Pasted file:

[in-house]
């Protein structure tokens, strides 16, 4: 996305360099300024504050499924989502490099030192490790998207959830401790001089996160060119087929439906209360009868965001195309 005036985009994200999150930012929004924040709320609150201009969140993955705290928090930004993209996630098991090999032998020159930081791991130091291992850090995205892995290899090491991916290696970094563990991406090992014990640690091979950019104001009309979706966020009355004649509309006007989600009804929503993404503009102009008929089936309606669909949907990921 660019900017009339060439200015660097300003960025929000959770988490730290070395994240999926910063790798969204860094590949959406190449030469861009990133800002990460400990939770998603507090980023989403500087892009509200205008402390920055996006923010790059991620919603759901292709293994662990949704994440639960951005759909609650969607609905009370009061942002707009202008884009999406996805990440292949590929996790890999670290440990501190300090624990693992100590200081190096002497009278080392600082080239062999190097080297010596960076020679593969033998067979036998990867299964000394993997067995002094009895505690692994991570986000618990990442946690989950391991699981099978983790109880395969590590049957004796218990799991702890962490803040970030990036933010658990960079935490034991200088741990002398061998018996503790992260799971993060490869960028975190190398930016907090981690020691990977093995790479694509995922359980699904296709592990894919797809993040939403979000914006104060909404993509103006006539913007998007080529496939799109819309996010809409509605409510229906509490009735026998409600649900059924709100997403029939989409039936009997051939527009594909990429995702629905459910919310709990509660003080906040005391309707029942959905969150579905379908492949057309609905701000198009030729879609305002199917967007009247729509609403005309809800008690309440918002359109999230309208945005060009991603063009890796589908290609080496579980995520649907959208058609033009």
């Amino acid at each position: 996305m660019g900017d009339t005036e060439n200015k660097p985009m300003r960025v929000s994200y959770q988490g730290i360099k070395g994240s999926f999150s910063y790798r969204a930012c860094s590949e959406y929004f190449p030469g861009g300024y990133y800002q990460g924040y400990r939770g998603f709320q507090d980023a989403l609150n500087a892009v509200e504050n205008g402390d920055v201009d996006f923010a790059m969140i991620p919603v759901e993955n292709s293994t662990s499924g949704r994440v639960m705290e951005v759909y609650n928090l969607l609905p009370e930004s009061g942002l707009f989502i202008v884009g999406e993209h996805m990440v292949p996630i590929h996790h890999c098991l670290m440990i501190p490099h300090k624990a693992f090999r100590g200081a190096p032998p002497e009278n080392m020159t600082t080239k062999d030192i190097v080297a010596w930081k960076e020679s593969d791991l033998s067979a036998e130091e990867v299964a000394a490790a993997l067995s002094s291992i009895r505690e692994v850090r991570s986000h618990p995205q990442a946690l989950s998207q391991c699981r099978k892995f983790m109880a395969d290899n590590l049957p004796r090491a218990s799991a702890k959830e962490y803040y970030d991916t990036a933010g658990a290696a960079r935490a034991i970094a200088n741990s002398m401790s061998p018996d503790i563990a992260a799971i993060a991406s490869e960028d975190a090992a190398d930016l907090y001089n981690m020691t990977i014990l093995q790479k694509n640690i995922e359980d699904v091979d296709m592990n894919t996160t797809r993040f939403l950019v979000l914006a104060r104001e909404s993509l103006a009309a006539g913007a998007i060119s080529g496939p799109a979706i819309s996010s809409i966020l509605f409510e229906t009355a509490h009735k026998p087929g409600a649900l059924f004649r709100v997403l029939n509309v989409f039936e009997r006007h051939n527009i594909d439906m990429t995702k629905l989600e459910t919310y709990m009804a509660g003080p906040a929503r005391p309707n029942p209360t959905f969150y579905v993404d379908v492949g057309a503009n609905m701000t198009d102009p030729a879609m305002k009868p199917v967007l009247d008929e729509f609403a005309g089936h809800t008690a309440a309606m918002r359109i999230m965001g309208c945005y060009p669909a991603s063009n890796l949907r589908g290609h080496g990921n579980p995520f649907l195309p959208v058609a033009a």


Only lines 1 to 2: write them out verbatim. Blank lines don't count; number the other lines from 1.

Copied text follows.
[in-house]
């Protein structure tokens, strides 16, 4: 996305360099300024504050499924989502490099030192490790998207959830401790001089996160060119087929439906209360009868965001195309 005036985009994200999150930012929004924040709320609150201009969140993955705290928090930004993209996630098991090999032998020159930081791991130091291992850090995205892995290899090491991916290696970094563990991406090992014990640690091979950019104001009309979706966020009355004649509309006007989600009804929503993404503009102009008929089936309606669909949907990921 660019900017009339060439200015660097300003960025929000959770988490730290070395994240999926910063790798969204860094590949959406190449030469861009990133800002990460400990939770998603507090980023989403500087892009509200205008402390920055996006923010790059991620919603759901292709293994662990949704994440639960951005759909609650969607609905009370009061942002707009202008884009999406996805990440292949590929996790890999670290440990501190300090624990693992100590200081190096002497009278080392600082080239062999190097080297010596960076020679593969033998067979036998990867299964000394993997067995002094009895505690692994991570986000618990990442946690989950391991699981099978983790109880395969590590049957004796218990799991702890962490803040970030990036933010658990960079935490034991200088741990002398061998018996503790992260799971993060490869960028975190190398930016907090981690020691990977093995790479694509995922359980699904296709592990894919797809993040939403979000914006104060909404993509103006006539913007998007080529496939799109819309996010809409509605409510229906509490009735026998409600649900059924709100997403029939989409039936009997051939527009594909990429995702629905459910919310709990509660003080906040005391309707029942959905969150579905379908492949057309609905701000198009030729879609305002199917967007009247729509609403005309809800008690309440918002359109999230309208945005060009991603063009890796589908290609080496579980995520649907959208058609033009």